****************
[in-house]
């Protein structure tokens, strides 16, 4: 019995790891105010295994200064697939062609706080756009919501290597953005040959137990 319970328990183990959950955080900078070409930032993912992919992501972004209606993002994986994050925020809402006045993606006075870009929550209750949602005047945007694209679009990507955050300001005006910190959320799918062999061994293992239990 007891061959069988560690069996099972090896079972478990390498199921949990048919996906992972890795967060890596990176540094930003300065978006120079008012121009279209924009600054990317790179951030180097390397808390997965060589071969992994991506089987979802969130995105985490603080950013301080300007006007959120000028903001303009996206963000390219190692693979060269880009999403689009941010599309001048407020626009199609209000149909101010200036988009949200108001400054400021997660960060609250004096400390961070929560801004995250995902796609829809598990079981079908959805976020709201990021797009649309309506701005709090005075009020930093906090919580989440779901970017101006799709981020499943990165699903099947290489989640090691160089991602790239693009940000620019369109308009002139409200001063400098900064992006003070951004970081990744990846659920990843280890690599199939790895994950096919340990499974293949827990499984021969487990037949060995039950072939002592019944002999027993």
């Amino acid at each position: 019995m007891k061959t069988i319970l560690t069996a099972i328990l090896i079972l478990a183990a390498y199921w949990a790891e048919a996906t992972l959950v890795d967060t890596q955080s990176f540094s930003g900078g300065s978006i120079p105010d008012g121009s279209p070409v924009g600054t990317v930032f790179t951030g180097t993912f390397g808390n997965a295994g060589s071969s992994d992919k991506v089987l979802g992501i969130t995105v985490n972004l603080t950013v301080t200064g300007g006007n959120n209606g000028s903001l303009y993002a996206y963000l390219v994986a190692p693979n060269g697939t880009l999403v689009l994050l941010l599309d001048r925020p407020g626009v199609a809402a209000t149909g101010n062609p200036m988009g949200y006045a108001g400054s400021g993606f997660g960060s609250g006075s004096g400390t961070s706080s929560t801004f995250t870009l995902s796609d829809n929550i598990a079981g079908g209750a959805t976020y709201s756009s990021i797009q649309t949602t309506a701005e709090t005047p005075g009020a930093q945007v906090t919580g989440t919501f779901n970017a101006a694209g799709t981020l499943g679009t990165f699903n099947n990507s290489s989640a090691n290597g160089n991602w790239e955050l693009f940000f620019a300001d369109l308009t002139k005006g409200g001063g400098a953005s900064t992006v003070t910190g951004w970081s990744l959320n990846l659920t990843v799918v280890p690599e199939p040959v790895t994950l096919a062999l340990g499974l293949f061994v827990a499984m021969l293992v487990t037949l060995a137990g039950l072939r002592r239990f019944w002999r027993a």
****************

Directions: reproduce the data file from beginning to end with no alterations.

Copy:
[in-house]
């Protein structure tokens, strides 16, 4: 019995790891105010295994200064697939062609706080756009919501290597953005040959137990 319970328990183990959950955080900078070409930032993912992919992501972004209606993002994986994050925020809402006045993606006075870009929550209750949602005047945007694209679009990507955050300001005006910190959320799918062999061994293992239990 007891061959069988560690069996099972090896079972478990390498199921949990048919996906992972890795967060890596990176540094930003300065978006120079008012121009279209924009600054990317790179951030180097390397808390997965060589071969992994991506089987979802969130995105985490603080950013301080300007006007959120000028903001303009996206963000390219190692693979060269880009999403689009941010599309001048407020626009199609209000149909101010200036988009949200108001400054400021997660960060609250004096400390961070929560801004995250995902796609829809598990079981079908959805976020709201990021797009649309309506701005709090005075009020930093906090919580989440779901970017101006799709981020499943990165699903099947290489989640090691160089991602790239693009940000620019369109308009002139409200001063400098900064992006003070951004970081990744990846659920990843280890690599199939790895994950096919340990499974293949827990499984021969487990037949060995039950072939002592019944002999027993």
């Amino acid at each position: 019995m007891k061959t069988i319970l560690t069996a099972i328990l090896i079972l478990a183990a390498y199921w949990a790891e048919a996906t992972l959950v890795d967060t890596q955080s990176f540094s930003g900078g300065s978006i120079p105010d008012g121009s279209p070409v924009g600054t990317v930032f790179t951030g180097t993912f390397g808390n997965a295994g060589s071969s992994d992919k991506v089987l979802g992501i969130t995105v985490n972004l603080t950013v301080t200064g300007g006007n959120n209606g000028s903001l303009y993002a996206y963000l390219v994986a190692p693979n060269g697939t880009l999403v689009l994050l941010l599309d001048r925020p407020g626009v199609a809402a209000t149909g101010n062609p200036m988009g949200y006045a108001g400054s400021g993606f997660g960060s609250g006075s004096g400390t961070s706080s929560t801004f995250t870009l995902s796609d829809n929550i598990a079981g079908g209750a959805t976020y709201s756009s990021i797009q649309t949602t309506a701005e709090t005047p005075g009020a930093q945007v906090t919580g989440t919501f779901n970017a101006a694209g799709t981020l499943g679009t990165f699903n099947n990507s290489s989640a090691n290597g160089n991602w790239e955050l693009f940000f620019a300001d369109l308009t002139k005006g409200g001063g400098a953005s900064t992006v003070t910190g951004w970081s990744l959320n990846l659920t990843v799918v280890p690599e199939p040959v790895t994950l096919a062999l340990g499974l293949f061994v827990a499984m021969l293992v487990t037949l060995a137990g039950l072939r002592r239990f019944w002999r027993a």